Five smart ways to rebuild Haiti
Haiti doesn’t need a Marshall Plan imposed by global elites. It needs improved conditions that empower all its people.
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4. Get cash into the hands of the poor. The key to recovery is not charity, but rather getting capital to grass-roots entrepreneurs, including small farmers. The United Nations Development Program has already mobilized cash-for-work schemes in Port-au-Prince to positive effect. Likewise, a 10 percent increase in man-hour labor on farms could create up to 40,000 new jobs.Skip to next paragraph
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A conditional cash transfer program would also stimulate bottom-up capitalism. Drawing on the positive experiences of Brazil and Mexico, cash support can be tied to the attendance of children in schools and clinics. Ensuring that women administer these funds is central. But these kinds of activities will only succeed if educational and health systems are upgraded and extended to rural areas.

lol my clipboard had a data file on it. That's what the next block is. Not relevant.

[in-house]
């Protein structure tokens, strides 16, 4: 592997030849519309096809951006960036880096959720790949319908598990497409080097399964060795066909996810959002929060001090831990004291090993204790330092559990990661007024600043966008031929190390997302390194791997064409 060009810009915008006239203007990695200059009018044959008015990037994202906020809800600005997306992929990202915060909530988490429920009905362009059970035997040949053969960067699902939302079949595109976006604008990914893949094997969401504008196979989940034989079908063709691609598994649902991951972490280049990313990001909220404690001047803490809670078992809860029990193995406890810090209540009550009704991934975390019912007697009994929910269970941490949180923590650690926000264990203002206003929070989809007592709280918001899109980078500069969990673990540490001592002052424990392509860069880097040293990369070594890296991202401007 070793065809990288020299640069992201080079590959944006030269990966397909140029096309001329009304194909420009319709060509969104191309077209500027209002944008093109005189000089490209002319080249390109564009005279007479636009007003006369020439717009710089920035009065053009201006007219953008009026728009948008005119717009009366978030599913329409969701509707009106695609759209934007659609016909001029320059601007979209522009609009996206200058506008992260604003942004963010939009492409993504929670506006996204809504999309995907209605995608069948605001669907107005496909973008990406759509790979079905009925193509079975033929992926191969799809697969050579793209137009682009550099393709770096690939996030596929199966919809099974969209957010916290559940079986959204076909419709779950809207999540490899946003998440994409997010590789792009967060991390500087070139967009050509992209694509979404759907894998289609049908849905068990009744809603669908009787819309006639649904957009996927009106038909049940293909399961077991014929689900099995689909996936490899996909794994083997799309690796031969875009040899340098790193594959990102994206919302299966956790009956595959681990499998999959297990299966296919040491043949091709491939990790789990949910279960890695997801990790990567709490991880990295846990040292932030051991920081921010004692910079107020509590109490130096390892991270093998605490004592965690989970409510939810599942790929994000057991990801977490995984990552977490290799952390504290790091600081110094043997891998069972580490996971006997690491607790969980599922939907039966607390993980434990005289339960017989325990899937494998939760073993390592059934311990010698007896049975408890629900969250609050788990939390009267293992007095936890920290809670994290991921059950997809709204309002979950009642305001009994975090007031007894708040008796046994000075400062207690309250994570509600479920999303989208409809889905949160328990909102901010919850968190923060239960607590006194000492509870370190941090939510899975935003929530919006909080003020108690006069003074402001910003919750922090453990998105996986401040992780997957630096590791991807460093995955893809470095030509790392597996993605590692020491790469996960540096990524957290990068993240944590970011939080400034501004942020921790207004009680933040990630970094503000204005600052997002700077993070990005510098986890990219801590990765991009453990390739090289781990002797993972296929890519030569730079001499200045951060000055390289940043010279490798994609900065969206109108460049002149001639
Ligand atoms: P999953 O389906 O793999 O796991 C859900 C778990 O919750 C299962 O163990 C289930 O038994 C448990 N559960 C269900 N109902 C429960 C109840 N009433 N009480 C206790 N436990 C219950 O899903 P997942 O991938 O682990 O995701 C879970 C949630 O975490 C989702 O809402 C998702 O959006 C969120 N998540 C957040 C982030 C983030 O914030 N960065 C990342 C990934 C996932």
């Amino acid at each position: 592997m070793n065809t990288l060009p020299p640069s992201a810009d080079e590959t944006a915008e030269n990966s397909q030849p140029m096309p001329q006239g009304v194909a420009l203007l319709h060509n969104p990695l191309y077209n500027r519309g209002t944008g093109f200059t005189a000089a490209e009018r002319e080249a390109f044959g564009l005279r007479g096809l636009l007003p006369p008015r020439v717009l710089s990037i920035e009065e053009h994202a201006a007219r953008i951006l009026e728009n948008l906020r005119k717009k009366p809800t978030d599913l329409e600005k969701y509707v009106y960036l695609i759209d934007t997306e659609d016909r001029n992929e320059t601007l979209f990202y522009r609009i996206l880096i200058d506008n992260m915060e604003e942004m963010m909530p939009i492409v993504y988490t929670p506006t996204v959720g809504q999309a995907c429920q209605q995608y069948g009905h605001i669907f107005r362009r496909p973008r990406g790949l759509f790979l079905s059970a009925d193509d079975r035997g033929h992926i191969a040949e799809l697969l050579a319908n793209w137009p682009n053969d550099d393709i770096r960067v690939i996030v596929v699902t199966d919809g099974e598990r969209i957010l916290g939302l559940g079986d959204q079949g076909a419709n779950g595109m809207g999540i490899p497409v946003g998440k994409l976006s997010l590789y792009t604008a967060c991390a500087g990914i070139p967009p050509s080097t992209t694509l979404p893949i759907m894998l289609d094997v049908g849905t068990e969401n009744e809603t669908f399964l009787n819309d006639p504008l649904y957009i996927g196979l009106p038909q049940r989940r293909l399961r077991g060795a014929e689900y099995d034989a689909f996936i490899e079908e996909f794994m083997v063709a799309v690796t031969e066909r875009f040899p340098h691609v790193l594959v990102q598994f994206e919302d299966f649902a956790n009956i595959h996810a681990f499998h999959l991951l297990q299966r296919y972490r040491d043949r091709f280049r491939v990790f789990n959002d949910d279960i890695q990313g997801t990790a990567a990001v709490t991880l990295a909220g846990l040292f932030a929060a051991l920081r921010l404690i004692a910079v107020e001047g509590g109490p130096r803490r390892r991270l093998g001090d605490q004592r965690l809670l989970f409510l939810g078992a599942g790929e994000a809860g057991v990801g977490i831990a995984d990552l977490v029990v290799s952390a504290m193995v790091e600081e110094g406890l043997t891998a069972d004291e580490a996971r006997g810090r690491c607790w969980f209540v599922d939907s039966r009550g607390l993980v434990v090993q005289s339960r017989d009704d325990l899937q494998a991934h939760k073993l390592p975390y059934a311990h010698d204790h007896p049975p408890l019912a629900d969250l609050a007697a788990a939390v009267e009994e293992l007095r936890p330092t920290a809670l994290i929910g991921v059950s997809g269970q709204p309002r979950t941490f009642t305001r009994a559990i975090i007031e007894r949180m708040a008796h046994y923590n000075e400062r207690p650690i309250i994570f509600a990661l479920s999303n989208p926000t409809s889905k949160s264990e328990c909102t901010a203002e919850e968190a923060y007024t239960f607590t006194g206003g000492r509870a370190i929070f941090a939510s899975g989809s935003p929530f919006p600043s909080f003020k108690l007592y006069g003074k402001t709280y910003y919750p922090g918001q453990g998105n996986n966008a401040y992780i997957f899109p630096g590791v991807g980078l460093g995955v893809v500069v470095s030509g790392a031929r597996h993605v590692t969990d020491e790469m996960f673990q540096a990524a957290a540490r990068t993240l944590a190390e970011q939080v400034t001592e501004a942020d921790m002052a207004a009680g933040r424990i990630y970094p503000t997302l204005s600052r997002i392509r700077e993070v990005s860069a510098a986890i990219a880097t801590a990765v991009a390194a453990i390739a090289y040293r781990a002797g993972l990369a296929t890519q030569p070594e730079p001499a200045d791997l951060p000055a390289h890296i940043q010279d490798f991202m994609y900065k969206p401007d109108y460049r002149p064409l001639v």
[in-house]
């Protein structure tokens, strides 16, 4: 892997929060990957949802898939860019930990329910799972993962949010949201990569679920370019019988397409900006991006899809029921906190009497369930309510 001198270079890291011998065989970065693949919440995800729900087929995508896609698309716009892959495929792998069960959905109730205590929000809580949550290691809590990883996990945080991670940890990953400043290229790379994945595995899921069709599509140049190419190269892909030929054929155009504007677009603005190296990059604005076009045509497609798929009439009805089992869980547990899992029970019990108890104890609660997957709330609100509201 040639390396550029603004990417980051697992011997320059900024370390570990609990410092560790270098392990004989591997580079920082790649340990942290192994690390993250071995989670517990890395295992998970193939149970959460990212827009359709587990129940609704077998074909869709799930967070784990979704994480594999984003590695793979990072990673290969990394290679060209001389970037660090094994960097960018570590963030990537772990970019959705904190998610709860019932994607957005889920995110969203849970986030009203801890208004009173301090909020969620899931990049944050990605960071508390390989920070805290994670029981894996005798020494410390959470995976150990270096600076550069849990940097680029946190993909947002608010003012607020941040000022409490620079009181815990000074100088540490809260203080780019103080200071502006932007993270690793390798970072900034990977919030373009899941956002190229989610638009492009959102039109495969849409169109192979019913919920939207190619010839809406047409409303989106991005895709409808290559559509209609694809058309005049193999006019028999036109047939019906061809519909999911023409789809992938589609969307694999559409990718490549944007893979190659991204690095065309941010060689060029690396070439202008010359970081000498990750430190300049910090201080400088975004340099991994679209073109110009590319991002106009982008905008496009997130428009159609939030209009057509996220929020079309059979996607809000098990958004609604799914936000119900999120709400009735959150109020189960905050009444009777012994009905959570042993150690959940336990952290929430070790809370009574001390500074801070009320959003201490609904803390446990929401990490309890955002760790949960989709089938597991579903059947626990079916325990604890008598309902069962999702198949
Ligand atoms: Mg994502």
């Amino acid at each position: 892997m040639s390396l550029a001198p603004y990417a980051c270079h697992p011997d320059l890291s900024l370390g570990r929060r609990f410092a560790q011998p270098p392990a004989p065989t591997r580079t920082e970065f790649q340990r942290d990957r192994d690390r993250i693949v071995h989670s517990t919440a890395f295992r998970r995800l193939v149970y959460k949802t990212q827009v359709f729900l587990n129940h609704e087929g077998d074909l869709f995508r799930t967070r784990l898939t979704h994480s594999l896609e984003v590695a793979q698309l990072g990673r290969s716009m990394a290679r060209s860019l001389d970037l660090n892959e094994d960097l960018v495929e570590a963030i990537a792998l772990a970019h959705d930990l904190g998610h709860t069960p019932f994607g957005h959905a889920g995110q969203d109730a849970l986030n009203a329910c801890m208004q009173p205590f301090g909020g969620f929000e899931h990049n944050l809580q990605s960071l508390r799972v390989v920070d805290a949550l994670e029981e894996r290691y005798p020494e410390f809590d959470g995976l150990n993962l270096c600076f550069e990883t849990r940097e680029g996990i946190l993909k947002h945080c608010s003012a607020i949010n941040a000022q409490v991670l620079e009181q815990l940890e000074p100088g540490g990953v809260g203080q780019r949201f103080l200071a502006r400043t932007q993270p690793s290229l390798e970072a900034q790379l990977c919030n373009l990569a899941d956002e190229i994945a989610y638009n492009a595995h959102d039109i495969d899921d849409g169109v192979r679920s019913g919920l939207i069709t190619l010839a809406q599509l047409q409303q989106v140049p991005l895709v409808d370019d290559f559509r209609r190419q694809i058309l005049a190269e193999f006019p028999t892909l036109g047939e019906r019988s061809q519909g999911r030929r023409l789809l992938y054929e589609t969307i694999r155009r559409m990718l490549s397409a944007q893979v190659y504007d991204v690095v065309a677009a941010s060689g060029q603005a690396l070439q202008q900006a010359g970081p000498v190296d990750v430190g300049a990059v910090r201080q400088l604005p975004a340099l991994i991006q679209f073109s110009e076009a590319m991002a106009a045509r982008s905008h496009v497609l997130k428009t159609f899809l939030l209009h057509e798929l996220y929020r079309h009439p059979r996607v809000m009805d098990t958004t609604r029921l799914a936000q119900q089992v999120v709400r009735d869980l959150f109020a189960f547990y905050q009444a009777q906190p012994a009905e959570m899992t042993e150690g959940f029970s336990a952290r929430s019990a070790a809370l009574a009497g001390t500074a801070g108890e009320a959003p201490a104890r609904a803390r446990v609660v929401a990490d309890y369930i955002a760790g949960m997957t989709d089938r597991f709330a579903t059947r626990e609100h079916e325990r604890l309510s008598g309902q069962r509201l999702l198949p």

5. Support leaders who embrace greater inclusion and enact socially responsible investment strategies. More jobs in the manufacturing sector should be part of Haiti’s future. The easing of duties on Haitian goods will be an important driver. But if the country is really to be “built back better,” industrial growth must be accompanied by free universal education and agrarian investment.
At a minimum, investment in factories and assembly plants should also be aggressively decentralized beyond Port-au-Prince. Port and transportation infrastructure can be expanded in at least a dozen other coastal cities. A decentralized growth strategy will result in balanced economic growth.
Above all else, any efforts to promote the rebalancing of Haiti must be accompanied with respect for its people. US Secretary of State Hillary Rodham Clinton noted last year that in Haiti, “talent is universal; opportunity is not.” To be successful, Haiti’s rebirth must improve the conditions for growth and opportunity for all. Haiti’s impressive diaspora from Florida and New York to Montreal and Paris offers evidence of what can be achieved when opportunities are twinned with talent.
Robert Muggah is research director of the Small Arms Survey and a principal of the SecDev Group. Robert Maguire is a professor of international affairs at Trinity Washington University and chair of the Haiti Working Group at the US Institute of Peace.